Inquest opens into death of Leicestershire police chief
A suspended Leicestershire Police chief who was "under severe pressure" stepped to his death in front of a 60mph passenger train, an inquest was told today. Assistant Chief Constable Gordon Fraser was killed in Aston Magna, Moreton-in-Marsh, Gloucestershire, shortly after midday on Friday.
Deputy Gloucestershire coroner David Dooley heard that 49-year-old Mr Fraser walked onto the line and then turned his back to the train just before it hit him.
Mr Fraser and his wife, Teresa, had been due to face court in St Alban's yesterday on a charge of conspiracy to pervert the course of justice over an alleged speeding offence.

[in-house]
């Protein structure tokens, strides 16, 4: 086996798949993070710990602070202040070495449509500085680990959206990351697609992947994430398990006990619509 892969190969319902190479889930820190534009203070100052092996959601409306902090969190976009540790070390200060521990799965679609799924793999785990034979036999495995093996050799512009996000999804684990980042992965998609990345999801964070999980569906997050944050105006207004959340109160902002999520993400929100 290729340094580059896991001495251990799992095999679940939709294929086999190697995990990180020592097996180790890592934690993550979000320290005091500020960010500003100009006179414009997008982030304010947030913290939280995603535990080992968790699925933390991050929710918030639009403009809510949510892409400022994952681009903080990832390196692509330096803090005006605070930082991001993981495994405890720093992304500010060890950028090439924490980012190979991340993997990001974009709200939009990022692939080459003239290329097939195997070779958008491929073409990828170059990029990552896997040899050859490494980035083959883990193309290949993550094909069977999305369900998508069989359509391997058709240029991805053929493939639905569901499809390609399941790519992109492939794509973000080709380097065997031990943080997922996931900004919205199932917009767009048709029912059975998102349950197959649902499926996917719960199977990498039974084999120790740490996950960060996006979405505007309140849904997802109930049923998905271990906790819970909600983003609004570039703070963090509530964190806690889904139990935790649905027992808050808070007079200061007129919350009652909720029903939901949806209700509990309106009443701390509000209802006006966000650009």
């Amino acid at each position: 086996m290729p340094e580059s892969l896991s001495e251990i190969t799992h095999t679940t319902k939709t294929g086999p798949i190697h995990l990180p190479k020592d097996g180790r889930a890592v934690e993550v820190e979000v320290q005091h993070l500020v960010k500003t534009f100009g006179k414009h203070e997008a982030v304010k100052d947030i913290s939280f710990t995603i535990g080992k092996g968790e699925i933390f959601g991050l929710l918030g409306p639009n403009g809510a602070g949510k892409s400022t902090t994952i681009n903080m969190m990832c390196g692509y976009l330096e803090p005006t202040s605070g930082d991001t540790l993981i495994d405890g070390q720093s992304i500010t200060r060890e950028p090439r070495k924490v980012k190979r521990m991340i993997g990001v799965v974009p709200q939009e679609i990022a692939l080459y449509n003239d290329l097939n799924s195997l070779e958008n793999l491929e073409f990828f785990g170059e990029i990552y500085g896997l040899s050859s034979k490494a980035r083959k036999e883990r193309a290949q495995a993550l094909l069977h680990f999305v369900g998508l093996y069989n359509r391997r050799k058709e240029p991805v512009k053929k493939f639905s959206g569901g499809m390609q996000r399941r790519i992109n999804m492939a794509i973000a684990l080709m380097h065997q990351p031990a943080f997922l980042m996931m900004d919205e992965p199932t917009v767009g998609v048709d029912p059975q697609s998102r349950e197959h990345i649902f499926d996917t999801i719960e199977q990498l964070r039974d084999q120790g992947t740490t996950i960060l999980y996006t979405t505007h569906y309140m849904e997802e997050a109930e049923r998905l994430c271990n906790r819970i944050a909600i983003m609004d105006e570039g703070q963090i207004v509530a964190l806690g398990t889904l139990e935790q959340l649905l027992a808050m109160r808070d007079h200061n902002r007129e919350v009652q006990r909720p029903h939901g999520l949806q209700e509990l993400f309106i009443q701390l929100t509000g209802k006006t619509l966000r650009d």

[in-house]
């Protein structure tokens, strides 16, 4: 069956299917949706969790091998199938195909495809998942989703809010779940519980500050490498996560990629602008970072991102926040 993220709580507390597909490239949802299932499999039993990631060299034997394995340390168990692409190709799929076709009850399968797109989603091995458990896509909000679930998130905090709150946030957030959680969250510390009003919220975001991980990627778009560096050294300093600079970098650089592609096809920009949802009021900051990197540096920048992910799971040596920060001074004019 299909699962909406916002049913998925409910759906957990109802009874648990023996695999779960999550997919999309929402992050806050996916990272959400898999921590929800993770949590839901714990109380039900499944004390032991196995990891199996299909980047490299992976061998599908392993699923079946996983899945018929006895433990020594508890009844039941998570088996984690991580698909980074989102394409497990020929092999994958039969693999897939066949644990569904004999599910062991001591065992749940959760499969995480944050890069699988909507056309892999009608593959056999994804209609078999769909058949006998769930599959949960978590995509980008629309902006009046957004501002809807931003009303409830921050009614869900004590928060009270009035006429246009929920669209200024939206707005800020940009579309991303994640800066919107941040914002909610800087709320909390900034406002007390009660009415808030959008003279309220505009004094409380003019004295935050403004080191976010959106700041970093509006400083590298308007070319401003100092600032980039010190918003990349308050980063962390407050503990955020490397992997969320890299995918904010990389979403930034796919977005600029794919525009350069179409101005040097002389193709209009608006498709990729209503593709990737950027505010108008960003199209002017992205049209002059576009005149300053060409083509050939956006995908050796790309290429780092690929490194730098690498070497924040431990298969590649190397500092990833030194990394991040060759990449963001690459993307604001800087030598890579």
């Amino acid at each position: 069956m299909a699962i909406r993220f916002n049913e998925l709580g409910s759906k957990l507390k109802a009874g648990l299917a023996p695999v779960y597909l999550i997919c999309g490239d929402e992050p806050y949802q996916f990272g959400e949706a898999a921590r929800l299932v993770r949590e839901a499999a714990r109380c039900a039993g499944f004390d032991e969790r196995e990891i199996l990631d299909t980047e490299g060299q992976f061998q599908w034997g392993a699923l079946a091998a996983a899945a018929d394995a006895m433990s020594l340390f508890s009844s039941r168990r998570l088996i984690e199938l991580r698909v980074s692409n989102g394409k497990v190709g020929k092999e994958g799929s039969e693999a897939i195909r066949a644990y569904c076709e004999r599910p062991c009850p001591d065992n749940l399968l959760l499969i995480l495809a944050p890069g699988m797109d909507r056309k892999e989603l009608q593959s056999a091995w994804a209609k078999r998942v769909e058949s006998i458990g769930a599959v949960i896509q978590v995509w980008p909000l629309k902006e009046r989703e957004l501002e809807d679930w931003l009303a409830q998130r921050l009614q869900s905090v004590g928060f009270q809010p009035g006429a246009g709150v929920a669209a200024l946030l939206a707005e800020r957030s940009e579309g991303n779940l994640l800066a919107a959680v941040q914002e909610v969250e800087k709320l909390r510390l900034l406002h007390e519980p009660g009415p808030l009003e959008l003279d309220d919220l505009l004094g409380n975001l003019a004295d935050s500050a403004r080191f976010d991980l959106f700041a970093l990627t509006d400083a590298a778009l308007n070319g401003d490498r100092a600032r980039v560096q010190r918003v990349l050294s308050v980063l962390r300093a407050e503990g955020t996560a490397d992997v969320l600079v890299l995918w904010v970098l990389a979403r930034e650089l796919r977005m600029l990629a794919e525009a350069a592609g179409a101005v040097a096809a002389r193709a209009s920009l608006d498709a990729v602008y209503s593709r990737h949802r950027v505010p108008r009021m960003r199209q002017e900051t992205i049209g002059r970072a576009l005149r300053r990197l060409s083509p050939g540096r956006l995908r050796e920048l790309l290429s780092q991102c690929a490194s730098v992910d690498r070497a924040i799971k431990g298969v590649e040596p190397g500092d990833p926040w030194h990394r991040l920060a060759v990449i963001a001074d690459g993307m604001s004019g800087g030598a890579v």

He was also suspended from duty over allegations of fraud and gross misconduct involving an overseas property business.
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After hearing the circumstances of Mr Fraser's death, the deputy coroner said: "There was a gentleman here under severe pressure, especially given his occupation and position?"
Detective Inspector Paul Langley, of British Transport Police, who gave evidence at today's inquest opening at Gloucester Coroner's court, replied: "Correct."
Coroner's officer Terry Onions told the inquest: "The circumstances were that at about 12.17pm the Paddington to Hereford train was doing 55-60mph when it reached this location.
"A male person was seen to walk from bushes on the left hand side and step onto the railway track. As the train approached the person turned his back towards it and he was struck."
Mr Onions added that the cause of death was multiple injuries.
The deputy coroner formally opened and adjourned the inquest to a date to be fixed. He gave permission for the body to be released for cremation.